Our current economic model is not sustainable. Simply creating money will only lead to ruin, argues Jonathan E Doyle.
I once had arguably the world’s worst economics teacher. I remember sitting in eleventh grade economics feeling much the way I did in ninth grade algebra. In the ninth grade I was genuinely intrigued by quadratic equations. I could stare at them for hours yet sadly had no idea what to do with one. Economics was to follow the same trend.
My economics teacher, who was also my rugby coach, had a great fondness for the sport yet neither a love nor an aptitude for teaching. This was ably demonstrated by his longing stare out the windows of our classroom to the playing fields beyond. While he should have been expounding production possibility curves, he was usually gazing into the middle distance planning passing drills. The result was a sea of confusion into which my hopes of success in global finance thrashed pathetically before sinking to the depths below.
Yet this was not the end. Like an unexpected romance, you always remember where you were when it begins. So it was with my return to the study of economics and global macro finance some 30 years later. I was covered in sweat, riding an exercise bike in my garage.
Government overreach and the prostitution of cabinet decision-making to unelected COVID bureaucrats meant my business had imploded and my international speaking schedule had terminated as quickly as a Joe Biden press conference.
Lockdown saw me riding endless hours in that garage seeking some edification or distraction on Youtube. One particular day I came across a series of videos on the history of the global financial system and the role of gold and silver as a monetary standard by which fiat (paper) currencies could be held to some semblance of accountability. The rest, as they say, is history. Down the Youtube rabbit hole I went.
In the months that followed I read and studied and watched and listened. I began running ultramarathons in the dark at 3am.
My sole companions on these nocturnal journeys of pain, via podcasts and audiobooks, were some of the greatest current thinkers on global macro finance.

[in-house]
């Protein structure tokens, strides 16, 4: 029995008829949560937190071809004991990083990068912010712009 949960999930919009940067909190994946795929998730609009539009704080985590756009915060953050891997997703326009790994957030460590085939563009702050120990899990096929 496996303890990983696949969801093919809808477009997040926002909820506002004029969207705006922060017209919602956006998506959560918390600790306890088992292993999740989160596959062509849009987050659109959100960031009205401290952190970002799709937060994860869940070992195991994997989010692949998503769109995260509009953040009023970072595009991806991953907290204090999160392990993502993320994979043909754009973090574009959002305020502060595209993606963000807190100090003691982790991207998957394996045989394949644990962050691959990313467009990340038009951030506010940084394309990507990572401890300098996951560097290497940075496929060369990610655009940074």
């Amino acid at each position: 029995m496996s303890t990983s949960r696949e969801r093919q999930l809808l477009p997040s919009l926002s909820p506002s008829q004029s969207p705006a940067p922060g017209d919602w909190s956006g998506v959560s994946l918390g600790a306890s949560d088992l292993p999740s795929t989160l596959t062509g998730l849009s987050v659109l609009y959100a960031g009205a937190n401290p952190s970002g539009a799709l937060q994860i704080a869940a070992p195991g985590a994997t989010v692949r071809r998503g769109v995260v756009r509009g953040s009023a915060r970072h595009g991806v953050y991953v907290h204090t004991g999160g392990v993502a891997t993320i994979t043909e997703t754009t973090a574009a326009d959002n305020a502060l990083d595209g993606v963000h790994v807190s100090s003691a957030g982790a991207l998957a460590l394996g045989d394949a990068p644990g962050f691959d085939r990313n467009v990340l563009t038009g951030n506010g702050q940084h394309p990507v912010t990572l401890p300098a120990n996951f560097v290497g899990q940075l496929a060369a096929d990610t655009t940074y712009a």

Despite the occasional economics podcaster who was probably living in his mother’s basement with a QAnon tattoo, the rest were quite brilliant. Many had multi-decade careers in investment. Most were too rich to care about causing offence. Some had a tangible desire to signal an impending crisis. Something, they knew, was coming like a slow train down the tracks.
In what follows, I will try to explain what it is they saw. To be fair, it’s a difficult topic involving vast tracts of history and complex human behaviour. In essence, it’s this: an impending collapse of the global monetary system caused by economic theories rooted in faulty philosophy, anthropology and ontology (that is, how we understand the human person and being). This has and is being accelerated by collusion between the upper echelons of the mercantile and governing elites.
Only God creates something out of nothing. But try telling that to a central banker and you will notice a shocked intake of breath. Since 1971, when Richard Nixon definitively took the US off the gold standard, the entire planet has been involved in one vast experiment.
Currency printing. Essentially that means creating something out of nothing. Magical unicorn money!
If you or I print currency at home we go to jail. If the central banks do it it’s called monetary policy. If you or I print currency at home we don’t see our family for 20 years. When central bankers and their government enablers print currency they get a private jet to Davos and a new villa on Lake Como.
Before 1971, every US dollar had to be backed by a set amount of physical gold held in reserve. The French were the first to figure out there was no way the US could possibly have enough gold to back the amount of currency they were churning out. De Gaulle called time on the scam and Nixon closed the gold window faster than you can say ‘Watergate.’
The magic of profligate currency printing was embedded in John Maynard Keynes’ demand side theories of monetary and fiscal policy. Keynes won the day at the Bretton Woods Accords in New Hampshire in 1944. Bretton Woods was kind of like the Eurovision Song Contest for economists and bureaucrats. It was a meeting of world leaders and economists whereby a new international monetary system would be hammered out for the post war era.
The US dollar would be pegged to gold and other currencies would be pegged to the US dollar. Countries accumulating US dollars in a trade surplus could then, should they wish, cash in their US dollars for physical gold.
Keynes believed that governments could stimulate the economy by spending into it. In essence, governments could create demand. Most people think this process of spending by the government to create demand is funded by tax dollars. It’s not.
The US, as the most obvious example, is currently running multi-trillion dollar deficits. It spends trillions more than it taxes.
The Federal Reserve prints the rest and buys US Treasuries from a group of Primary Dealer Banks who take that money and park most of it in their accounts with the Federal Reserve for which they are paid interest.